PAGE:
Finance professionals have always taken a leading role in helping the business better understand its performance data. Today, they are also expected to unlock value from this information and enhance the way the entire company operates.
Many companies still have manual finance processes that are extremely time-consuming and which are largely focussed on “housekeeping” rather than innovation. The continuing rise of automation in the back-office is changing all that, particularly with regards to speeding up admin tasks so finance can spend more time spotting and developing new business opportunities.
Longstanding organisations have begun to recruit graduates with strong computer and data analytics skills.
Finance professionals also need the necessary skills to get the most out of their data, and companies that recognise this are changing their hiring criteria in response. A recent article in the Financial Times highlights how the Big Four accounting firms (EY, KPMG, Deloitte, and PwC) are rethinking their talent strategies in light of the way technology is transforming the way businesses are audited. These longstanding organisations have begun to recruit graduates with strong computer and data analytics skills as they build increasingly analytics-heavy finance strategies.
The modern finance professional cannot just be attuned to the obvious.
The modern finance professional cannot just be attuned to the obvious but also be inclined to pursue the unknown and manage the unexpected. Sometimes the business will have a question that requires educated speculation. For instance, a toy manufacturer might want to know if its new action figure will sell better in some markets than others. Other times the boardroom will have questions about sales after the fact. Consider the case of the same toy company that sees its action figure sell much better than projected in a particular market, and that will no doubt want to pinpoint the reason so it can replicate its success elsewhere.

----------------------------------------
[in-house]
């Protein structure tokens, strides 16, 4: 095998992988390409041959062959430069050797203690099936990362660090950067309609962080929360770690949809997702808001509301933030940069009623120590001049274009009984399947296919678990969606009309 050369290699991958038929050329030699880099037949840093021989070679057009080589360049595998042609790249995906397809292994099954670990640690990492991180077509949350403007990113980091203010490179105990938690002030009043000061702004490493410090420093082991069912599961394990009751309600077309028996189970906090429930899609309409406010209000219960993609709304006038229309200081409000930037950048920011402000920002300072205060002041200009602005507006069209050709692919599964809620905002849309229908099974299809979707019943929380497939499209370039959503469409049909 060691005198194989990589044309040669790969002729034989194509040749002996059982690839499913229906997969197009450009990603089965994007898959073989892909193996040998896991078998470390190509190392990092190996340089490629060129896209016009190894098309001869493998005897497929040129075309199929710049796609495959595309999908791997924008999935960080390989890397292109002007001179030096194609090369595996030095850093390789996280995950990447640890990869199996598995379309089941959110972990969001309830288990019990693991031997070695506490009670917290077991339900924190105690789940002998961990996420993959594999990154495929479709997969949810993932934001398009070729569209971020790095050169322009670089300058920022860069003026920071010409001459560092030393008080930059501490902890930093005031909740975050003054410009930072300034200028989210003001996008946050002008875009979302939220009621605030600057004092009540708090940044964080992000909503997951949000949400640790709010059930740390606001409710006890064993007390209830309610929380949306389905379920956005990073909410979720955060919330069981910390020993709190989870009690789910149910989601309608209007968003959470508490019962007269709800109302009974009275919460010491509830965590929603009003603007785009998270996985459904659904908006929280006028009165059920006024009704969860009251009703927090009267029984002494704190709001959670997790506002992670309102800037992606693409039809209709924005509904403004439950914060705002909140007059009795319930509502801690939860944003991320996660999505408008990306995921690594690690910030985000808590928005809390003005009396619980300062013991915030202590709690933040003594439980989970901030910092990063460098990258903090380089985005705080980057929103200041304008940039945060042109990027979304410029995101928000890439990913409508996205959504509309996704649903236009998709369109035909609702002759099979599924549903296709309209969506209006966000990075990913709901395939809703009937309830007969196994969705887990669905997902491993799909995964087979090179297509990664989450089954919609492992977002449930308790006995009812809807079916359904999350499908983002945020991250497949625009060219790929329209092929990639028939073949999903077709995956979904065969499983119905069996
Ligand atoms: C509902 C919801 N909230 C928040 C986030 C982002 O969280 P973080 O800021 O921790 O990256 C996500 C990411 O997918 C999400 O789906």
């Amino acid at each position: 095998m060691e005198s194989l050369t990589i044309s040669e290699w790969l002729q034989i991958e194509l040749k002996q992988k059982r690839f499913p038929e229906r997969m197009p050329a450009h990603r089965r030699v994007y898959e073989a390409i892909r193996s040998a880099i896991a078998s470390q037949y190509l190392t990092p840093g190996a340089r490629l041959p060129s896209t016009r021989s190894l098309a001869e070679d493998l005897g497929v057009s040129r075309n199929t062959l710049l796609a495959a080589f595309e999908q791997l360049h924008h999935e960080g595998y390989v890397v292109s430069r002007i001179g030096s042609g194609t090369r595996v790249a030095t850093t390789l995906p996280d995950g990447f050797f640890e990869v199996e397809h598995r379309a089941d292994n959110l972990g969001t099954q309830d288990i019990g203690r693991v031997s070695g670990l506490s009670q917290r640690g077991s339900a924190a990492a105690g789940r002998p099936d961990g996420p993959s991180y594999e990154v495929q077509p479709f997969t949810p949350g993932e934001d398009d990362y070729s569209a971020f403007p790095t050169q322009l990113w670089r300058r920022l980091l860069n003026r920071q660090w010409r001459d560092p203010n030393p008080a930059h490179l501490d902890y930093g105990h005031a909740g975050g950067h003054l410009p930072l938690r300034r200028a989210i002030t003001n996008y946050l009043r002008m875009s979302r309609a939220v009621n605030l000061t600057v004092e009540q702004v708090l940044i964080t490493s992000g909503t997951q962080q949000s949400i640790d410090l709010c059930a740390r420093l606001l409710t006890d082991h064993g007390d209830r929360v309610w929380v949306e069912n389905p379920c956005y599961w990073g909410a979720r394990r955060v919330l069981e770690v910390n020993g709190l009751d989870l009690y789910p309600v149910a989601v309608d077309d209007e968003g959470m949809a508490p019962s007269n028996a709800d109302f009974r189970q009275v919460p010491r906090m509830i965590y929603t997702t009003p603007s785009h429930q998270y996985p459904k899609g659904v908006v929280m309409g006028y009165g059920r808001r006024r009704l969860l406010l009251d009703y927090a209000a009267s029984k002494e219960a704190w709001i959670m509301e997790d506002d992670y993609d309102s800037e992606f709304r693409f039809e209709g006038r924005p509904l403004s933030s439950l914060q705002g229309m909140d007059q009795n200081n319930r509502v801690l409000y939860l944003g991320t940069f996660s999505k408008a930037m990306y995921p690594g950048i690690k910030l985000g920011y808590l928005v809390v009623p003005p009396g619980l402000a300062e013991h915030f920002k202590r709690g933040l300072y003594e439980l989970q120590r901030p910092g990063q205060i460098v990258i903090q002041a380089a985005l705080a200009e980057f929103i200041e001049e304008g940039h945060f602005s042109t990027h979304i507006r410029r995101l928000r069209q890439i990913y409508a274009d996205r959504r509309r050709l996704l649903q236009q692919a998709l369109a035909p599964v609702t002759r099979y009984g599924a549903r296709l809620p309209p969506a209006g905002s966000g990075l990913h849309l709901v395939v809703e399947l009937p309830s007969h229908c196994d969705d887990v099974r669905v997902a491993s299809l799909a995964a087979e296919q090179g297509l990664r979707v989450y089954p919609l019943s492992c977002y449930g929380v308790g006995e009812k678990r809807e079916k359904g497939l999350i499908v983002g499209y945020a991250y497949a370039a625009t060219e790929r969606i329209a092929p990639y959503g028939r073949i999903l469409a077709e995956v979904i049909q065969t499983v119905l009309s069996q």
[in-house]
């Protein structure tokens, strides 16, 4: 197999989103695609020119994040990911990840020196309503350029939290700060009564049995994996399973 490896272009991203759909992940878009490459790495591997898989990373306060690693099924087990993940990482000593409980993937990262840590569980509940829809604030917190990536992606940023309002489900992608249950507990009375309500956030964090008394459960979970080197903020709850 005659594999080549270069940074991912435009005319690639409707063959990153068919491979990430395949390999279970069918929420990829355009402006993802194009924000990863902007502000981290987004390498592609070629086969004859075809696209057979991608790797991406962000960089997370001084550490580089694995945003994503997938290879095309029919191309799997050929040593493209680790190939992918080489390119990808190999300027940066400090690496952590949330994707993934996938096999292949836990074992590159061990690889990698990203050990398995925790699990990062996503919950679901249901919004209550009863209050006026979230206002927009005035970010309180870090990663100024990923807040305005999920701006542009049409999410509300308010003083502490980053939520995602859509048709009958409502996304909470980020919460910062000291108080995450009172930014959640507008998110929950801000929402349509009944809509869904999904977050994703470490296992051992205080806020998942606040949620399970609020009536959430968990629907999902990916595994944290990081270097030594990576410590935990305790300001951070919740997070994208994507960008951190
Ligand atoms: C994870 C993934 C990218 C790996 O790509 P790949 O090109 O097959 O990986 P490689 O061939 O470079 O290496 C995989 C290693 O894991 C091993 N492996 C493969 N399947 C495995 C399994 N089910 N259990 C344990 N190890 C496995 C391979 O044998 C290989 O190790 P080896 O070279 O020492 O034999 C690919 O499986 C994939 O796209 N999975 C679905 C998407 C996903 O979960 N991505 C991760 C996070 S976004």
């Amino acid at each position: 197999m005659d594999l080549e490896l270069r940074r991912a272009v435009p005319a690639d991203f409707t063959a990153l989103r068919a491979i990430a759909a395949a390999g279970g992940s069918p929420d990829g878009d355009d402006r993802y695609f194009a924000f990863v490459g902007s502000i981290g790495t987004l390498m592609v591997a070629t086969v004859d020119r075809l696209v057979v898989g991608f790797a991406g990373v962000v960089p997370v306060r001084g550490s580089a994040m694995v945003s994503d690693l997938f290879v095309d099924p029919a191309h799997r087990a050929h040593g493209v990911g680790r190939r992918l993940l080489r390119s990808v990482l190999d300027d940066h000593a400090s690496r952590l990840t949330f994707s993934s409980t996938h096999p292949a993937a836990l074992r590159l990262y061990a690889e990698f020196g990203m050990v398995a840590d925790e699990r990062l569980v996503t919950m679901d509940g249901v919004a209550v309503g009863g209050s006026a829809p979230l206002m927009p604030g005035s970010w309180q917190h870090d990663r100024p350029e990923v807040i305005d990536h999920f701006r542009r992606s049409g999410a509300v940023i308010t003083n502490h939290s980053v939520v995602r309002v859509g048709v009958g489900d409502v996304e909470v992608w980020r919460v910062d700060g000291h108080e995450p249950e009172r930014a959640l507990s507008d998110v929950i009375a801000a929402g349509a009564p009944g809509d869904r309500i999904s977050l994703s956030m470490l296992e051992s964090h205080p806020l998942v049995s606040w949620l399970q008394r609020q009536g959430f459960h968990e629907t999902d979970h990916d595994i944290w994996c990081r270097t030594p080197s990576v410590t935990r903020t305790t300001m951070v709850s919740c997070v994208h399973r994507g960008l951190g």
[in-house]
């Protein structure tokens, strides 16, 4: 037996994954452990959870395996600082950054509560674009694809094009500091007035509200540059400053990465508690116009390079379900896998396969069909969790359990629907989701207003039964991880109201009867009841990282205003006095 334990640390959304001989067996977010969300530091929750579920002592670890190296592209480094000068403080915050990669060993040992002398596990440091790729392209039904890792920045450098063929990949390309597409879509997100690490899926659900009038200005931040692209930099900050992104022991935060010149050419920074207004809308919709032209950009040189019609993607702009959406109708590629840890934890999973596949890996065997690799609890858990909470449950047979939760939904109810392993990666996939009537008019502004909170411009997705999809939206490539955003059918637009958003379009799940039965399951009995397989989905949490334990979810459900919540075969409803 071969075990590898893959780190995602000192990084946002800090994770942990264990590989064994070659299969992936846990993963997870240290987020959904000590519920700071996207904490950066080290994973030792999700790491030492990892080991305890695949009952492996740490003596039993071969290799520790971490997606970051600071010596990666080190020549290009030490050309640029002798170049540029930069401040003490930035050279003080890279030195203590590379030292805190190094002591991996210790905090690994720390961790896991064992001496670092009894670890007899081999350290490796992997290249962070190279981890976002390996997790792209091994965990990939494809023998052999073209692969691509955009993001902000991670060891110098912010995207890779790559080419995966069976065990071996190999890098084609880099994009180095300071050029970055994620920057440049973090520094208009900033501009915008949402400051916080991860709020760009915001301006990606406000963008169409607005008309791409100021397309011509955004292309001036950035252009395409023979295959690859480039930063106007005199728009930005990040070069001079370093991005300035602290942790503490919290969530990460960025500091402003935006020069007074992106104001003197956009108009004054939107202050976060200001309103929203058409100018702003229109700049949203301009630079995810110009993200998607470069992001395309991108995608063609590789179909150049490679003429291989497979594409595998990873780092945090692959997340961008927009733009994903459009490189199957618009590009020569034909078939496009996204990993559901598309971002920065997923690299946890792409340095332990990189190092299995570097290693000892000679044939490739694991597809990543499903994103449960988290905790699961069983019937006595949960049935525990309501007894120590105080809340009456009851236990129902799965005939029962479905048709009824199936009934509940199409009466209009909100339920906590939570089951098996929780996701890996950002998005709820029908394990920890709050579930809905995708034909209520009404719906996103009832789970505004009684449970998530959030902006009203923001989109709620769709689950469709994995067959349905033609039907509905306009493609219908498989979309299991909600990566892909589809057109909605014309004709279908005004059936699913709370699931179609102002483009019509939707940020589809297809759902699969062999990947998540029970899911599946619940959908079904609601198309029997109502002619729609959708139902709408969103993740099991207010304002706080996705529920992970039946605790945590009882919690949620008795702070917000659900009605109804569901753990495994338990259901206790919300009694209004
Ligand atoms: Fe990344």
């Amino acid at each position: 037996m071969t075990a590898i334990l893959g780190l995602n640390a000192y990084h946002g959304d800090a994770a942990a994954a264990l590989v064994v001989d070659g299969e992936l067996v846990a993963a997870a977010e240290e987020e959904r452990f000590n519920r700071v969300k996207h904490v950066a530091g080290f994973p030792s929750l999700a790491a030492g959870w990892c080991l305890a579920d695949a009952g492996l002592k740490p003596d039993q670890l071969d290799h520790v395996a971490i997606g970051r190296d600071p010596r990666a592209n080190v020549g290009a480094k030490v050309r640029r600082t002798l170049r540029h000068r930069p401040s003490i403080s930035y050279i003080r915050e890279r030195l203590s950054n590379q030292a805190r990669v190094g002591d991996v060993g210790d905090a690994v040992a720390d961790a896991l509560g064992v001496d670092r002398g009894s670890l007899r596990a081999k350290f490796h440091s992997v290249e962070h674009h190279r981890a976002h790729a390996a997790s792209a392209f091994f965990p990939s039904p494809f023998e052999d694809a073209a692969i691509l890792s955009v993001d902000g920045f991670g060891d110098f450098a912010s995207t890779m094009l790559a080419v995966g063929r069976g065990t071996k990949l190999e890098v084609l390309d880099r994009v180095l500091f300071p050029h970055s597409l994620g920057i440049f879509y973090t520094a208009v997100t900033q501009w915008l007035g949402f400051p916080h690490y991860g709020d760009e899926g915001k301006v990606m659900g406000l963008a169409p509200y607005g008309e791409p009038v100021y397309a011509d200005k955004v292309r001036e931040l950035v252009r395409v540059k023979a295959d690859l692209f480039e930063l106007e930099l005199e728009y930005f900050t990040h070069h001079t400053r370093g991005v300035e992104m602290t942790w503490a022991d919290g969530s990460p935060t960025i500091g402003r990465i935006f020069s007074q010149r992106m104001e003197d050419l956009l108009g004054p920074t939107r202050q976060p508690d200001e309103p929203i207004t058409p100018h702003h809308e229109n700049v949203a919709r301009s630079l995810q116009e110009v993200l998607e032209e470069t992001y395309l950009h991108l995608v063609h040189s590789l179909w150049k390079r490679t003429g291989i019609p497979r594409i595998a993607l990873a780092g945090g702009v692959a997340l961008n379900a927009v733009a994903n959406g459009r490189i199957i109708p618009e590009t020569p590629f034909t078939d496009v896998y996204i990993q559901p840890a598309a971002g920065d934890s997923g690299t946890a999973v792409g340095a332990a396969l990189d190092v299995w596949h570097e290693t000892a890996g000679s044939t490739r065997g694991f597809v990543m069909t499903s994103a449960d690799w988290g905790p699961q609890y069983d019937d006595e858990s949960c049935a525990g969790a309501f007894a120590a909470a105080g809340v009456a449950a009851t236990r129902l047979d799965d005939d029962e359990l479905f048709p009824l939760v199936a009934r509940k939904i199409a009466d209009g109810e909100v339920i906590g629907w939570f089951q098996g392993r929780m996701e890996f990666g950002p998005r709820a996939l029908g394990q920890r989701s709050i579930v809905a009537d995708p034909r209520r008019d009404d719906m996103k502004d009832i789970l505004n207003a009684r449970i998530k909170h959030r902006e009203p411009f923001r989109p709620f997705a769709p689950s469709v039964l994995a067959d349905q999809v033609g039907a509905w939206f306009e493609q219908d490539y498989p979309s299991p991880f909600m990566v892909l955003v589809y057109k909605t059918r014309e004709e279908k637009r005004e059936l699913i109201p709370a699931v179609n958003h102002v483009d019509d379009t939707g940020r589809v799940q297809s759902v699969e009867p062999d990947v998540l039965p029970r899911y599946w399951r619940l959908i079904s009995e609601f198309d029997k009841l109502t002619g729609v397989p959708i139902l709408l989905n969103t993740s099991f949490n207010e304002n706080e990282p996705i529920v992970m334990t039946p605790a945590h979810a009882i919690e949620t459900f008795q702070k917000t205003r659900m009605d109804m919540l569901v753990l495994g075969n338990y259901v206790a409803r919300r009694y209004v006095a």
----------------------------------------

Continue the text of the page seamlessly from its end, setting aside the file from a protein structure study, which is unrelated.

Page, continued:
The Wall Street Journal released a report revealing that to get the best out of data analysis, finance teams need a range of ‘soft’ skills such as critical thinking, a willingness to ask questions in the pursuit of value and a whole gamut of people skills in addition to their reporting abilities. After all, it is people who make decisions based on the parameters before them, and who will ultimately shape the finance department’s contribution to the wider business.
They need the freedom of lateral thinking to ask the right questions of the data they
The finance team also needs to understand the sociology of the organization. They need to be skilled in presenting new idea and persuading other lines of business as they work more closely together. Today’s finance professional is therefore more analyst than mere number-cruncher. They need the freedom of lateral thinking to ask the right questions of the data they collect, and the ability to test the validity of their instincts. It falls to CFO and wider business to give them this flexibility. Without it even the most skilled individuals will struggle to deliver on the business’ needs.
The age of “Industry 4.0” has made businesses more technology-intensive than ever, and finance has become instrumental in helping companies capitalize on their technology investment. The automation of traditional processes like accounts reconciliation and financial close has freed up finance executives and their teams to add value like never before.
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